Section 1

homepage-img2

flag United Kingdom

Abuse of vulnerability Corporate criminal liability Criminal liability Forced labour Slavery

Section 1 criminalises holding another person in slavery or servitude and requiring another person to perform forced or compulsory labour. This section clarifies that all circumstances must be taken into account in order to determine whether a person is being held in slavery or servitude or required to perform forced labour; and provides a non-exhaustive list of circumstances, including any personal circumstances which may make the person more vulnerable (such as the person being a child, the person’s family relationships, and any mental or physical illness); and any work or services provided by the person.

Notes

Subsection 1(1) replaces the existing offence in section 71 of the Coroners and Justice Act 2009, which is repealed by Schedule 5 of the Act. Section 71(1) of the Coroners and Justice Act 2009 is substantively the same as subsection 1(1) of the Act. However, the offence has been supplemented by provisions that clarify that regard may be had to all the circumstances of the case, including any circumstances that make the victim particularly vulnerable (i.e. where the person is a child).

References to holding a person in slavery or servitude or requiring a person to perform forced or compulsory labour are to be construed in accordance with Article 4 of the Human Rights Convention. The consent of the alleged victim does not preclude a finding that the person is being held in slavery or servitude or being required to perform forced or compulsory labour.

There is no indication in the Act as to whether this provision creates criminal liability for corporate entities. However the Government has suggested that the offences under the Act can be committed by companies, applying the “usual principles of corporate criminal liability”.  This requires proving the necessary intention on the part of one or more senior natural person(s) who is/are the “controlling mind” of the corporate entity.

Link to full text

Text

Section 1. Slavery, servitude and forced or compulsory labour

(1)A person commits an offence if—

(a)the person holds another person in slavery or servitude and the circumstances are such that the person knows or ought to know that the other person is held in slavery or servitude, or

(b)the person requires another person to perform forced or compulsory labour and the circumstances are such that the person knows or ought to know that the other person is being required to perform forced or compulsory labour.

(2)In subsection (1) the references to holding a person in slavery or servitude or requiring a person to perform forced or compulsory labour are to be construed in accordance with Article 4 of the Human Rights Convention.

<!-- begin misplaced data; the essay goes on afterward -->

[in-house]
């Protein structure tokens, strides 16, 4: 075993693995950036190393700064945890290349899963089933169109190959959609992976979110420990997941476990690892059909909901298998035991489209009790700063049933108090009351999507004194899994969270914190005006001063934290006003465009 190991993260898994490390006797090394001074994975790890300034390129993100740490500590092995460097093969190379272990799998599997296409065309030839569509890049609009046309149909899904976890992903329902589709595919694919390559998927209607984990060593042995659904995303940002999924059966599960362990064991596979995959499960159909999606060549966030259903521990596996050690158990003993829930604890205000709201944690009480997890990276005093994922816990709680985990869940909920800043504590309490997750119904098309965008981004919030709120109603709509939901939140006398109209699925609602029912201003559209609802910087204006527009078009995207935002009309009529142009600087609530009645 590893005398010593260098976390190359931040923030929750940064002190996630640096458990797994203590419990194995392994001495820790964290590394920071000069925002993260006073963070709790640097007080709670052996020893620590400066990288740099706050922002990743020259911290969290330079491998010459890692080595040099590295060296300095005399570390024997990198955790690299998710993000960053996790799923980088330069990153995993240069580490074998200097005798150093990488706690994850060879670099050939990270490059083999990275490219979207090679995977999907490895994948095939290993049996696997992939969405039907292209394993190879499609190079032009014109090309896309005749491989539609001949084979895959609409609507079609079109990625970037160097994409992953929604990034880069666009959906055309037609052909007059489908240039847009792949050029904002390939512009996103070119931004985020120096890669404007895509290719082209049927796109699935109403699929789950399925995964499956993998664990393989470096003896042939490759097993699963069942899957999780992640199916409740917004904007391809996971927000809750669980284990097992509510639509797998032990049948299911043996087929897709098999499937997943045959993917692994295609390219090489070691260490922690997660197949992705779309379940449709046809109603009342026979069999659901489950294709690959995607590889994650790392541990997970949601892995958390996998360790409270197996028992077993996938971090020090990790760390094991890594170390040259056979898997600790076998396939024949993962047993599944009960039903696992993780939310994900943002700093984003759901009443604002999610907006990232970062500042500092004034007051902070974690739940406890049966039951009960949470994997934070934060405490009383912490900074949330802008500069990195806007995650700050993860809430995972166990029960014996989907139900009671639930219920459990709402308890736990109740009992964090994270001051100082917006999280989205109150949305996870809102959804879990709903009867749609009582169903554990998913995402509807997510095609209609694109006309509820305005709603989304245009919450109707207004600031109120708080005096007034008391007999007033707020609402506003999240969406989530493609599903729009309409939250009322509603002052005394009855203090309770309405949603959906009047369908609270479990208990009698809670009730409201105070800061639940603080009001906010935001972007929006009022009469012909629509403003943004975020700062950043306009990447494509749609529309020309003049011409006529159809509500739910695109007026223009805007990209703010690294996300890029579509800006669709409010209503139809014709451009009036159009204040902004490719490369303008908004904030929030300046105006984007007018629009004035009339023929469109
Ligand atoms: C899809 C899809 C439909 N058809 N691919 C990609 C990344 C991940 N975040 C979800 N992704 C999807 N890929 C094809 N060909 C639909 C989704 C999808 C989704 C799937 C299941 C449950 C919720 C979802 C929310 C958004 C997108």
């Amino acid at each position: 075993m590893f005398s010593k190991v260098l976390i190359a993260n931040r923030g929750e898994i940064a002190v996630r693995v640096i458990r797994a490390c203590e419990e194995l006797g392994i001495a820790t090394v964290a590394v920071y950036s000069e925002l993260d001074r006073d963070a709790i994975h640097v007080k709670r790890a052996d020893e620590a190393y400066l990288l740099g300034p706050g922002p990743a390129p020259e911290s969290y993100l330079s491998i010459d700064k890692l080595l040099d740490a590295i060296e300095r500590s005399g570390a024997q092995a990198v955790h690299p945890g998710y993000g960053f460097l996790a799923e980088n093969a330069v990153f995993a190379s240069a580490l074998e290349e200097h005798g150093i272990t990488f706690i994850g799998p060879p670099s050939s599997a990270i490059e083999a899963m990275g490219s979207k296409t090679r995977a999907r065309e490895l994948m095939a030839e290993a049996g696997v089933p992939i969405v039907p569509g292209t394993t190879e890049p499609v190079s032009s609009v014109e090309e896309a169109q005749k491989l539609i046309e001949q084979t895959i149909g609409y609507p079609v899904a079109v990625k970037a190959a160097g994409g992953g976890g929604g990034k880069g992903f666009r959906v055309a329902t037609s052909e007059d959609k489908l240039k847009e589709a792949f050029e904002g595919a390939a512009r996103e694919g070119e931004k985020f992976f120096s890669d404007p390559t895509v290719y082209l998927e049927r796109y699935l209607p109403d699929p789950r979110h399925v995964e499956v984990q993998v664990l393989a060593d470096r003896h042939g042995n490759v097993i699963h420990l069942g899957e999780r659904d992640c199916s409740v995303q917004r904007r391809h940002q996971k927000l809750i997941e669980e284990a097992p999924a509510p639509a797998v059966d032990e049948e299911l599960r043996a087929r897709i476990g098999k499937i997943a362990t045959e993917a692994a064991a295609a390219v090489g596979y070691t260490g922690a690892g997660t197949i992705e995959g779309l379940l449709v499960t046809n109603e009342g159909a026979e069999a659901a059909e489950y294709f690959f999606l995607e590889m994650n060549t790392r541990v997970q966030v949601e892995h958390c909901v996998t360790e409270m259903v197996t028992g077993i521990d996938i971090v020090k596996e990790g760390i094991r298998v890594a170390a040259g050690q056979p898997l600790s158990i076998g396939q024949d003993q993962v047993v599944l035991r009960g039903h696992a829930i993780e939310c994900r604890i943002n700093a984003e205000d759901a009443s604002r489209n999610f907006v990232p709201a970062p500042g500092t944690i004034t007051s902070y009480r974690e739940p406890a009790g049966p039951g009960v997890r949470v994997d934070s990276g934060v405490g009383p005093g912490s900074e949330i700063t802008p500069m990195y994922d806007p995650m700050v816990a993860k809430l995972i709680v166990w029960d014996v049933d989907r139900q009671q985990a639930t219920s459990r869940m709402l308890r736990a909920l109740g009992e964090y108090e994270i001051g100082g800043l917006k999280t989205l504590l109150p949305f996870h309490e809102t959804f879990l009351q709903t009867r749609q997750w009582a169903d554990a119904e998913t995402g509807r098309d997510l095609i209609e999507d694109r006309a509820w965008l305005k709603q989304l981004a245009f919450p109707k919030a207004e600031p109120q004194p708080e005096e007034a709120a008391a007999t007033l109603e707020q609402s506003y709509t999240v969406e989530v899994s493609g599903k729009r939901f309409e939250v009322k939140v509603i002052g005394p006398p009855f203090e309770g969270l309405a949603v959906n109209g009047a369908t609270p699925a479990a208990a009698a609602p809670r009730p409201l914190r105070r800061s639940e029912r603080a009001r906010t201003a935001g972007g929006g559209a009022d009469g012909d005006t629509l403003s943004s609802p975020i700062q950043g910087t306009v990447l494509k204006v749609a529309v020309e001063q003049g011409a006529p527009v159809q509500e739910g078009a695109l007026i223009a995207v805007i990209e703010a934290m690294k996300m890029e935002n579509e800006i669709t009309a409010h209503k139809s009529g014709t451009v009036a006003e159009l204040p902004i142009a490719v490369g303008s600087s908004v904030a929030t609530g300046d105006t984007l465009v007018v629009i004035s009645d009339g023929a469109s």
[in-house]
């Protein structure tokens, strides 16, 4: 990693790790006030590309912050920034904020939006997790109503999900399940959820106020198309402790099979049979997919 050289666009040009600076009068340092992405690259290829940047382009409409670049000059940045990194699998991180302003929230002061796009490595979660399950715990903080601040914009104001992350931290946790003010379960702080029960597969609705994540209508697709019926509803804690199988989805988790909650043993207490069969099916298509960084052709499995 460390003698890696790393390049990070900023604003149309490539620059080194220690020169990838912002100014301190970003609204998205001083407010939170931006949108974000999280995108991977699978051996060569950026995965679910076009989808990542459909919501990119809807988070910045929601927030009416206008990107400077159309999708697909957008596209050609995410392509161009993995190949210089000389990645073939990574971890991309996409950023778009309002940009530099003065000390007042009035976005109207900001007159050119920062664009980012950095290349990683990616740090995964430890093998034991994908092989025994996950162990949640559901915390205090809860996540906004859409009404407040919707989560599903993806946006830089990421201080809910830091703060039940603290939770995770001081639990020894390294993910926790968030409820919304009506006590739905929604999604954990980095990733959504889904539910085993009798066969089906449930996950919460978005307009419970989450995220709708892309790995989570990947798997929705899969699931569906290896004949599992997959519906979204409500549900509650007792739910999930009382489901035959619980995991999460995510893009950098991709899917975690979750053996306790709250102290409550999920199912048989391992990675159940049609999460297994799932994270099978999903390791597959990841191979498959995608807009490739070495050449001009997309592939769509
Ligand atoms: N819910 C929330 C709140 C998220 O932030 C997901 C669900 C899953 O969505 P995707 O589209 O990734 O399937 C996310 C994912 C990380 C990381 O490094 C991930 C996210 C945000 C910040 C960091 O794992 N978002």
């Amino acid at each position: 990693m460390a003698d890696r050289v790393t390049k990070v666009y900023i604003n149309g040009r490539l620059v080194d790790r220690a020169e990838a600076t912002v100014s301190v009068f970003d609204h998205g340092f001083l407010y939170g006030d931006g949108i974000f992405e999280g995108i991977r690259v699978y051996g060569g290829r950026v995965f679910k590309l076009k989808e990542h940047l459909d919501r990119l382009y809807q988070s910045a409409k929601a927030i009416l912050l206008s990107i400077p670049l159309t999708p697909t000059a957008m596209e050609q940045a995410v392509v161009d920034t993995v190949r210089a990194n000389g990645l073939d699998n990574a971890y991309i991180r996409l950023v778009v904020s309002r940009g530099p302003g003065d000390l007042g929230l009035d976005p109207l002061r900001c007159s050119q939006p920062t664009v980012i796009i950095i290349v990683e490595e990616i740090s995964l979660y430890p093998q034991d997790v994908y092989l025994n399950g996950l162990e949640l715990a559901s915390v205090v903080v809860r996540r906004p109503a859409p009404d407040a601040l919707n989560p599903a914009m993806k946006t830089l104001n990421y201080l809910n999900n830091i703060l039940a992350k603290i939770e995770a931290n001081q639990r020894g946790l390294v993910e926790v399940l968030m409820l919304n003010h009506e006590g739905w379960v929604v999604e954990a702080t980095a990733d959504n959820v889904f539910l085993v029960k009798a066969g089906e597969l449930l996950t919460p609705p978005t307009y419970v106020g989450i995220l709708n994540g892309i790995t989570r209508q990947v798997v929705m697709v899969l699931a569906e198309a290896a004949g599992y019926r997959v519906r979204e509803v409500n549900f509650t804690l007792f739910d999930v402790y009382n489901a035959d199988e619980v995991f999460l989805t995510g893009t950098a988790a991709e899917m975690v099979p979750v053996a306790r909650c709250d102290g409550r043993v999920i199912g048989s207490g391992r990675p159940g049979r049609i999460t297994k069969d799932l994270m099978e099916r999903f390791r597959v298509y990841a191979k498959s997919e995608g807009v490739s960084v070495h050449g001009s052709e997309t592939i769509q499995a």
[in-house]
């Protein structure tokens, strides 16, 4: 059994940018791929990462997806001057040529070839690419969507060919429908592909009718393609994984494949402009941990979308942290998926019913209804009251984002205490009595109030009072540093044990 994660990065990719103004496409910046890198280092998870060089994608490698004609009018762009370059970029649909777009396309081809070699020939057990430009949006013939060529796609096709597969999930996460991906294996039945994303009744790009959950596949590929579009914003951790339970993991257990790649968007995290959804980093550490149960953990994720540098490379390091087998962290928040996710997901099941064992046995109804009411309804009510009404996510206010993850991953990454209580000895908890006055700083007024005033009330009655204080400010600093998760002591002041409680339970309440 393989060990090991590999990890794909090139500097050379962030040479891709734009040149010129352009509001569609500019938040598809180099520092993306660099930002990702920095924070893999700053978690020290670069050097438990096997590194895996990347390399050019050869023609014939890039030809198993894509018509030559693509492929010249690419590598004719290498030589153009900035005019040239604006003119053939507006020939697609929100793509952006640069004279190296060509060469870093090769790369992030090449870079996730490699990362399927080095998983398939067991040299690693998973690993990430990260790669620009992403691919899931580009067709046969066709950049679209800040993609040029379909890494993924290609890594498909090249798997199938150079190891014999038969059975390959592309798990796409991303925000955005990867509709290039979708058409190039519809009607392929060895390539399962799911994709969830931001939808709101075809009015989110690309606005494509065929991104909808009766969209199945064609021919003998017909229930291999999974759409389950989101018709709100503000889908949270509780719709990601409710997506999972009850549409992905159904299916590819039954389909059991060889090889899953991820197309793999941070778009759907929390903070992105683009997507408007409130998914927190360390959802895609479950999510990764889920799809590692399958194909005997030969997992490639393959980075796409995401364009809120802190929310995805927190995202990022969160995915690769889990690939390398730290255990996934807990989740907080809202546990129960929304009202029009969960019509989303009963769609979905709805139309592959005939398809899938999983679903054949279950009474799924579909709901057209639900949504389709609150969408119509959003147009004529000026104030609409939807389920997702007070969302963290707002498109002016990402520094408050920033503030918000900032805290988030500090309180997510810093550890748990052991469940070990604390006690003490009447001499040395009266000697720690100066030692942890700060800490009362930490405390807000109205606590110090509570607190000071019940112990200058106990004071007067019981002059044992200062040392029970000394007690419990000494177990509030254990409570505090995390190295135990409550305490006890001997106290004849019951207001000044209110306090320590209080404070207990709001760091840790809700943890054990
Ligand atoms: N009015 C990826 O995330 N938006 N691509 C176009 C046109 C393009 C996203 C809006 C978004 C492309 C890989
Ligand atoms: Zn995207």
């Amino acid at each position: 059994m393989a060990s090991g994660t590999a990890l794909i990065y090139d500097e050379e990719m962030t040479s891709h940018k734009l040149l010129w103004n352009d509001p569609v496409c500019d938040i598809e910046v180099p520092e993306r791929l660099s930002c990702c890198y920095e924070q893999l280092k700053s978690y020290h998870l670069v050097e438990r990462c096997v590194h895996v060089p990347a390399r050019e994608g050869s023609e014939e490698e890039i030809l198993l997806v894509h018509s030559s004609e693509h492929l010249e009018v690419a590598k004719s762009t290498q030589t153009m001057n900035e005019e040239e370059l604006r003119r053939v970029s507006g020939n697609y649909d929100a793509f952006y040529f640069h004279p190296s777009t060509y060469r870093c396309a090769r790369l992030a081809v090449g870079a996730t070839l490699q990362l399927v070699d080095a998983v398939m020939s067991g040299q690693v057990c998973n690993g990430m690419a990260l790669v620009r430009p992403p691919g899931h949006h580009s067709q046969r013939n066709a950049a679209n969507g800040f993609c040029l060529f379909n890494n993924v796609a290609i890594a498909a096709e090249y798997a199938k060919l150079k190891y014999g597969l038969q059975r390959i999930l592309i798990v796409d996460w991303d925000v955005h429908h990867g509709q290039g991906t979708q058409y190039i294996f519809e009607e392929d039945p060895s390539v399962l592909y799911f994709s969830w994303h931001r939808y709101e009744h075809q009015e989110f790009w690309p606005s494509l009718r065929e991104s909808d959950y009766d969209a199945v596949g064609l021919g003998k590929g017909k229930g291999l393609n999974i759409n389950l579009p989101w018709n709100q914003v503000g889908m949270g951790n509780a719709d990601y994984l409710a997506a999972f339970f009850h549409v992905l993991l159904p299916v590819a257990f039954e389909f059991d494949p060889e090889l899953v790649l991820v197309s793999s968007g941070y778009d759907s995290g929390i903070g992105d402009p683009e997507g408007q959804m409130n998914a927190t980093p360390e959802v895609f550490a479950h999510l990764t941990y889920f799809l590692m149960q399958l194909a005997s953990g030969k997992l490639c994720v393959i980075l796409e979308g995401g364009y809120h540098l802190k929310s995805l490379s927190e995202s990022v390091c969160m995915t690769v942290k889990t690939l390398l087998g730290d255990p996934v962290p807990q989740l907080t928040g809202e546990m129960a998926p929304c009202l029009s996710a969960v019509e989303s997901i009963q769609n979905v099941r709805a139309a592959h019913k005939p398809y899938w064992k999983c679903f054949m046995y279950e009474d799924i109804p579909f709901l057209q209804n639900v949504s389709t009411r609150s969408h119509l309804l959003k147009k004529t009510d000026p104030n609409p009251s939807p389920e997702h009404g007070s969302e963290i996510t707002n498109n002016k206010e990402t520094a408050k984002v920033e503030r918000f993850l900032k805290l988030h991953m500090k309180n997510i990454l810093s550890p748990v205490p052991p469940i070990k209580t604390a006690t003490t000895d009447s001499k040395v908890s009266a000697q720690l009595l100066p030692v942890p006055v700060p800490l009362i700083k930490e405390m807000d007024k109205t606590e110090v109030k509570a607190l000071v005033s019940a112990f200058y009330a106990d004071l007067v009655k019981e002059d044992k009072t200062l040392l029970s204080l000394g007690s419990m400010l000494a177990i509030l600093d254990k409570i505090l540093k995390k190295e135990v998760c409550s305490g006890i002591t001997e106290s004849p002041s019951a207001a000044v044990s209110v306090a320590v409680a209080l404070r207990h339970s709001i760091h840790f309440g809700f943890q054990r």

(3)In determining whether a person is being held in slavery or servitude or required to perform forced or compulsory labour, regard may be had to all the circumstances.

(4)For example, regard may be had—

(a)to any of the person’s personal circumstances (such as the person being a child, the person’s family relationships, and any mental or physical illness) which may make the person more vulnerable than other persons;

(b)to any work or services provided by the person, including work or services provided in circumstances which constitute exploitation within section 3(3) to (6).

(5)The consent of a person (whether an adult or a child) to any of the acts alleged to constitute holding the person in slavery or servitude, or requiring the person to perform forced or compulsory labour, does not preclude a determination that the person is being held in slavery or servitude, or required to perform forced or compulsory labour.

Law / United Kingdom / Modern Slavery Act 2015

The Modern Slavery Act 2015 is the first piece of legislation in the UK dedicated to ‘modern slavery’. The Act consolidates and simplifies all of the criminal offences of forced labour, slavery and human trafficking into one Act.

The Act specifically provides for the making of reparation orders, requiring offenders to pay their victims damages, and creates a statutory defence for victims of modern slavery to protect them from prosecution for crimes committed as a result of being trafficked. It also provides for the establishment of the office of Independent Anti-Slavery Commissioner.

Finally, the Act imposes a requirement on certain businesses operating in the UK to disclose what activity they are undertaking to eliminate slavery and trafficking from their supply chains and their own businesses.